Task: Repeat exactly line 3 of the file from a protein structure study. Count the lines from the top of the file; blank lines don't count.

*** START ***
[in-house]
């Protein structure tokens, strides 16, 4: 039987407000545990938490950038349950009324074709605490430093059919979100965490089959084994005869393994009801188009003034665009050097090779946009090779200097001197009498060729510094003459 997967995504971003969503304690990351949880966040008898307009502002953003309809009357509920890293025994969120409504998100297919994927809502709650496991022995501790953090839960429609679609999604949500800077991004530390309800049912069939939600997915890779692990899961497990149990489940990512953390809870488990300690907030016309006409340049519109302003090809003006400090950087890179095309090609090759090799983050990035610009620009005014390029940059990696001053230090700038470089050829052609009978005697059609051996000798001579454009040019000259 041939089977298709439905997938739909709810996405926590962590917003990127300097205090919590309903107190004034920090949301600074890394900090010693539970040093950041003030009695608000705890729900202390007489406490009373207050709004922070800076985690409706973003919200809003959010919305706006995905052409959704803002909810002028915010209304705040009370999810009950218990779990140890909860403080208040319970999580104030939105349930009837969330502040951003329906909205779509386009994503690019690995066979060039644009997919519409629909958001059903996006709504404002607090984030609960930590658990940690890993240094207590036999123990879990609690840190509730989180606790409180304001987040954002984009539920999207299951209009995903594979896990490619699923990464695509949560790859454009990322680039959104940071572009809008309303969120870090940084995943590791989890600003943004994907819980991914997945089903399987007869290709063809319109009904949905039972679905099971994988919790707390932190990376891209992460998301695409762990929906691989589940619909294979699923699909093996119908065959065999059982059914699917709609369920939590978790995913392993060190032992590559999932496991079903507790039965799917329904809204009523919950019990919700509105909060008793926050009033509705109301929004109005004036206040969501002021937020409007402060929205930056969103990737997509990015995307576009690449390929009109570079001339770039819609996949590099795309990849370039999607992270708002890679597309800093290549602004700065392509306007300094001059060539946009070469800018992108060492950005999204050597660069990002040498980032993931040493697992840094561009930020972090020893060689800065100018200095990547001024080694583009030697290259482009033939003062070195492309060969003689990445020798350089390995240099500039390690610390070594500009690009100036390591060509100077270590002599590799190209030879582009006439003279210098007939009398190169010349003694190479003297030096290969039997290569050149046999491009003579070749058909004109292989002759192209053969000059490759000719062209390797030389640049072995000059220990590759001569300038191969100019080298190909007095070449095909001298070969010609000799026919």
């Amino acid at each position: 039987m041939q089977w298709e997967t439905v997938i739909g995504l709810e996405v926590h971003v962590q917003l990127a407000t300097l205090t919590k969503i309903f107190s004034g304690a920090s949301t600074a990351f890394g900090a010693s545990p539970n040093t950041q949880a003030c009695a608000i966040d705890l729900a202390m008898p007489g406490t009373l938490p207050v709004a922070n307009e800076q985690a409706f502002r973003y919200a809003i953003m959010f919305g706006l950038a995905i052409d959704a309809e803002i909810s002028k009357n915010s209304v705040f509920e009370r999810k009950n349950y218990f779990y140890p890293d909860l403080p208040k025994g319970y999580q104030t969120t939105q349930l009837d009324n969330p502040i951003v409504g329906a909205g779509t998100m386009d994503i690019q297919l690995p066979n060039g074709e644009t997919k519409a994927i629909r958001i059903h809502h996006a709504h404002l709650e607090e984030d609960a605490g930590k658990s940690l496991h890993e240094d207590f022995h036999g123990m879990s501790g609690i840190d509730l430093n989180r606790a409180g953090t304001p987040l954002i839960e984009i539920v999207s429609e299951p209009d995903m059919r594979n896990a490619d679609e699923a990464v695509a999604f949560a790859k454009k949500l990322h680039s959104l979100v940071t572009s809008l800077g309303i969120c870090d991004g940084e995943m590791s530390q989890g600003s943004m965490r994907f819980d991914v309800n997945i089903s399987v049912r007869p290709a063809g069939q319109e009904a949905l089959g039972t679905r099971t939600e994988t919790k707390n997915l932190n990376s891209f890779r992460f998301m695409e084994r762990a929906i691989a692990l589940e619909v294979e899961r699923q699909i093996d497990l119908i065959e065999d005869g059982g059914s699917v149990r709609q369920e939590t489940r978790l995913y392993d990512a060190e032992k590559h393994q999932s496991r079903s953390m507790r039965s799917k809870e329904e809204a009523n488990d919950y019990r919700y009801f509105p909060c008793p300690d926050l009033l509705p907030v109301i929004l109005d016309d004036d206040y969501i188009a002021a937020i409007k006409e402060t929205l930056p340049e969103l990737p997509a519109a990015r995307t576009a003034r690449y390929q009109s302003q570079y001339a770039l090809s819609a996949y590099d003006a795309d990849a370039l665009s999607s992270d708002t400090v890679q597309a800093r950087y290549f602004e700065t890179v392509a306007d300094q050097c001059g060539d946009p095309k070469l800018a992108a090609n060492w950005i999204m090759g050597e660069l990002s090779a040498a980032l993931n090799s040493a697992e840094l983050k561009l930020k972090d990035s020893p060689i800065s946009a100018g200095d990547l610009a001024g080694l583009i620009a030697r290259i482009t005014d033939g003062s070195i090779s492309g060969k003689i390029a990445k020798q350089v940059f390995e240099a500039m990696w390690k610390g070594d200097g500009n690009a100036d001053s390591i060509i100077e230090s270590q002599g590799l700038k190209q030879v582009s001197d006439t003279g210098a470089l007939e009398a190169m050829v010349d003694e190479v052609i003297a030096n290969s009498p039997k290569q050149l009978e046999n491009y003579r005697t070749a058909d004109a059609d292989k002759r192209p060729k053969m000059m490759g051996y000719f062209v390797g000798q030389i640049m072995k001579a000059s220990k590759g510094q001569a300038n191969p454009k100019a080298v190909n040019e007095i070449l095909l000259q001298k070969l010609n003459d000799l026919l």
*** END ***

């Amino acid at each position: 039987m041939q089977w298709e997967t439905v997938i739909g995504l709810e996405v926590h971003v962590q917003l990127a407000t300097l205090t919590k969503i309903f107190s004034g304690a920090s949301t600074a990351f890394g900090a010693s545990p539970n040093t950041q949880a003030c009695a608000i966040d705890l729900a202390m008898p007489g406490t009373l938490p207050v709004a922070n307009e800076q985690a409706f502002r973003y919200a809003i953003m959010f919305g706006l950038a995905i052409d959704a309809e803002i909810s002028k009357n915010s209304v705040f509920e009370r999810k009950n349950y218990f779990y140890p890293d909860l403080p208040k025994g319970y999580q104030t969120t939105q349930l009837d009324n969330p502040i951003v409504g329906a909205g779509t998100m386009d994503i690019q297919l690995p066979n060039g074709e644009t997919k519409a994927i629909r958001i059903h809502h996006a709504h404002l709650e607090e984030d609960a605490g930590k658990s940690l496991h890993e240094d207590f022995h036999g123990m879990s501790g609690i840190d509730l430093n989180r606790a409180g953090t304001p987040l954002i839960e984009i539920v999207s429609e299951p209009d995903m059919r594979n896990a490619d679609e699923a990464v695509a999604f949560a790859k454009k949500l990322h680039s959104l979100v940071t572009s809008l800077g309303i969120c870090d991004g940084e995943m590791s530390q989890g600003s943004m965490r994907f819980d991914v309800n997945i089903s399987v049912r007869p290709a063809g069939q319109e009904a949905l089959g039972t679905r099971t939600e994988t919790k707390n997915l932190n990376s891209f890779r992460f998301m695409e084994r762990a929906i691989a692990l589940e619909v294979e899961r699923q699909i093996d497990l119908i065959e065999d005869g059982g059914s699917v149990r709609q369920e939590t489940r978790l995913y392993d990512a060190e032992k590559h393994q999932s496991r079903s953390m507790r039965s799917k809870e329904e809204a009523n488990d919950y019990r919700y009801f509105p909060c008793p300690d926050l009033l509705p907030v109301i929004l109005d016309d004036d206040y969501i188009a002021a937020i409007k006409e402060t929205l930056p340049e969103l990737p997509a519109a990015r995307t576009a003034r690449y390929q009109s302003q570079y001339a770039l090809s819609a996949y590099d003006a795309d990849a370039l665009s999607s992270d708002t400090v890679q597309a800093r950087y290549f602004e700065t890179v392509a306007d300094q050097c001059g060539d946009p095309k070469l800018a992108a090609n060492w950005i999204m090759g050597e660069l990002s090779a040498a980032l993931n090799s040493a697992e840094l983050k561009l930020k972090d990035s020893p060689i800065s946009a100018g200095d990547l610009a001024g080694l583009i620009a030697r290259i482009t005014d033939g003062s070195i090779s492309g060969k003689i390029a990445k020798q350089v940059f390995e240099a500039m990696w390690k610390g070594d200097g500009n690009a100036d001053s390591i060509i100077e230090s270590q002599g590799l700038k190209q030879v582009s001197d006439t003279g210098a470089l007939e009398a190169m050829v010349d003694e190479v052609i003297a030096n290969s009498p039997k290569q050149l009978e046999n491009y003579r005697t070749a058909d004109a059609d292989k002759r192209p060729k053969m000059m490759g051996y000719f062209v390797g000798q030389i640049m072995k001579a000059s220990k590759g510094q001569a300038n191969p454009k100019a080298v190909n040019e007095i070449l095909l000259q001298k070969l010609n003459d000799l026919l």